If an error has occurred, error detect module 206 generates an error detect signal 212, and passes the error information to decoder 208. Decoder 208 decodes the error data bit as per the Hamming code of FIGS. 7, 8, and 9, and sends the corresponding generated decoded error bit data to error correct module 210. Error correct module corrects the error data bit and generates corrected data. The error correct module sends the corrected data to output line 214. If an error is detected, the error detect signal 212 indicates that corrected data will be generated. The write or read sequence being carried out is aborted, and the corrected data is sent to be written or outputted for a read cycle as necessary.

The error detect signal may be used to allow a determination of which area of the die is causing errors in data. The location of the error is known. This allows tracing of the data transmission process.

In operation, apparatus 100 works as follows. When a write request is made to write data present in core 102 to L2 data array 114, a first set ECC bits for the data to be sent is generated by ECC generation and correction logic module 112. The data to be written and the ECC bits generated by module 112 are transmitted on bus 106 to off-chip L2 chip 104. A write sequence of the data to the L2 data array 114 is initiated immediately upon receipt of the data. The data is split, and the data and the first set of ECC bits are transmitted to ECC generation and correction logic module 118, where a second set of ECC bits for the received data is generated. The module 118 compares the first set of ECC bits and the second set of ECC bits.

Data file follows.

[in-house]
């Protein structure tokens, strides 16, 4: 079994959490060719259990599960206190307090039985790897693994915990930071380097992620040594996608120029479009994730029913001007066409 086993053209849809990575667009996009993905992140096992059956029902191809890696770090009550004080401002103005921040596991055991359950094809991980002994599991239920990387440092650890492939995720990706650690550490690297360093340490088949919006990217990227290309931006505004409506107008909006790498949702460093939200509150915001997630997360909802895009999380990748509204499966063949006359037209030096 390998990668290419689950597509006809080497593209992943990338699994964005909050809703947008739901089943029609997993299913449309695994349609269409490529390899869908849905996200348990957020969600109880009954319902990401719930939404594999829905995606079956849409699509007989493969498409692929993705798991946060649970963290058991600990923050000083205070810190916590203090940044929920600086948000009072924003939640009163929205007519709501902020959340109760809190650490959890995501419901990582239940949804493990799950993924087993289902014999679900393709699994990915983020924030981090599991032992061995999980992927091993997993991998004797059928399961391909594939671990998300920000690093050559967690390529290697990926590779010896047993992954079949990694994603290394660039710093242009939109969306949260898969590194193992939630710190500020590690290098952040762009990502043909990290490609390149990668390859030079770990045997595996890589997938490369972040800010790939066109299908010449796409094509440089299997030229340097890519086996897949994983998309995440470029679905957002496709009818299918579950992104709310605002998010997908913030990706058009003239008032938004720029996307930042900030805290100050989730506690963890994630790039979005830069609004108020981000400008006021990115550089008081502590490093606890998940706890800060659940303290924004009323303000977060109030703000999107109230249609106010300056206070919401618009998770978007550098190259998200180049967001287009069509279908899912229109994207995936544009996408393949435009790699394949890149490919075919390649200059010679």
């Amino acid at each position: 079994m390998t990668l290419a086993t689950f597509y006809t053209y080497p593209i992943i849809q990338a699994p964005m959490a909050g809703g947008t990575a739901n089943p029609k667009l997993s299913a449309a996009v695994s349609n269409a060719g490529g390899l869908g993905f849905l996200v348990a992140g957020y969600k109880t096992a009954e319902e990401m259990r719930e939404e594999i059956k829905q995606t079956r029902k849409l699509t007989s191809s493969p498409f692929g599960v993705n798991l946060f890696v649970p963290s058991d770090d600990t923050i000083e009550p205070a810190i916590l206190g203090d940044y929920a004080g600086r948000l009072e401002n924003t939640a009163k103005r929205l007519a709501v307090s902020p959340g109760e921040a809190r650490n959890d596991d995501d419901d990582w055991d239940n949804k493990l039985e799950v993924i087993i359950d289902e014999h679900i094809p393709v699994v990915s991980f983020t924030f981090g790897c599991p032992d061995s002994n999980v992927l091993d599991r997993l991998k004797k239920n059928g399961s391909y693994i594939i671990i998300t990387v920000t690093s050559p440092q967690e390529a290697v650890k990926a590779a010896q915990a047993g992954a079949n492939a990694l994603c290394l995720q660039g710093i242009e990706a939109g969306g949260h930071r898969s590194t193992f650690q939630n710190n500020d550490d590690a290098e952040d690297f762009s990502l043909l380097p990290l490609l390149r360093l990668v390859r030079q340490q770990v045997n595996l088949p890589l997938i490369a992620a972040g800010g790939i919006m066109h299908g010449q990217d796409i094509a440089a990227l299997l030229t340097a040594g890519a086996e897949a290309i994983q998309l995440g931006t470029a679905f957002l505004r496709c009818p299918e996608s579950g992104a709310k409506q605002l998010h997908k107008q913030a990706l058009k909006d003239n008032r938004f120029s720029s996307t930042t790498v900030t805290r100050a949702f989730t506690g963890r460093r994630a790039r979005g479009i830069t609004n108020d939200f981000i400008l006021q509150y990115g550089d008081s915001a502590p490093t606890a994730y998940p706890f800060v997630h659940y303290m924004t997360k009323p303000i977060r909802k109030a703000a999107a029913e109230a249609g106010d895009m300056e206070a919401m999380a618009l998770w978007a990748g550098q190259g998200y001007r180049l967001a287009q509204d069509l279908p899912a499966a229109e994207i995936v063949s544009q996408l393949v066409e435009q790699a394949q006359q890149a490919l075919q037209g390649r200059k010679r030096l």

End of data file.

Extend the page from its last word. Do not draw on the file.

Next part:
If the sets of ECC bits are identical, either set of identical ECC bits is written to ECC storage 116, and the initiated write sequence to L2 data array 114 proceeds uninterrupted. If, however, the first and second sets of ECC bits are not identical, this indicates an error. The error is corrected as discussed above, and the corrected data and second set of ECC bits are written to the L2 data array 114 and its ECC storage 116, respectively.

A read operation occurs as follows. When a read request is made to read data, the L2 tag 108 in core 102 is accessed. If the desired data is not present in L2 data array 114, the read request is not presented to the off-chip L2 chip 104. Instead, the request can be immediately routed to non-cache memory. If the L2 tag 108 indicates that the desired data is present in the L2 data array 114, the request is transmitted to read data from the L2 data array 114. Data and associated ECC bits from the L2 data array 114 and its ECC storage 116 are retrieved and transmitted on bus 106 to core 102.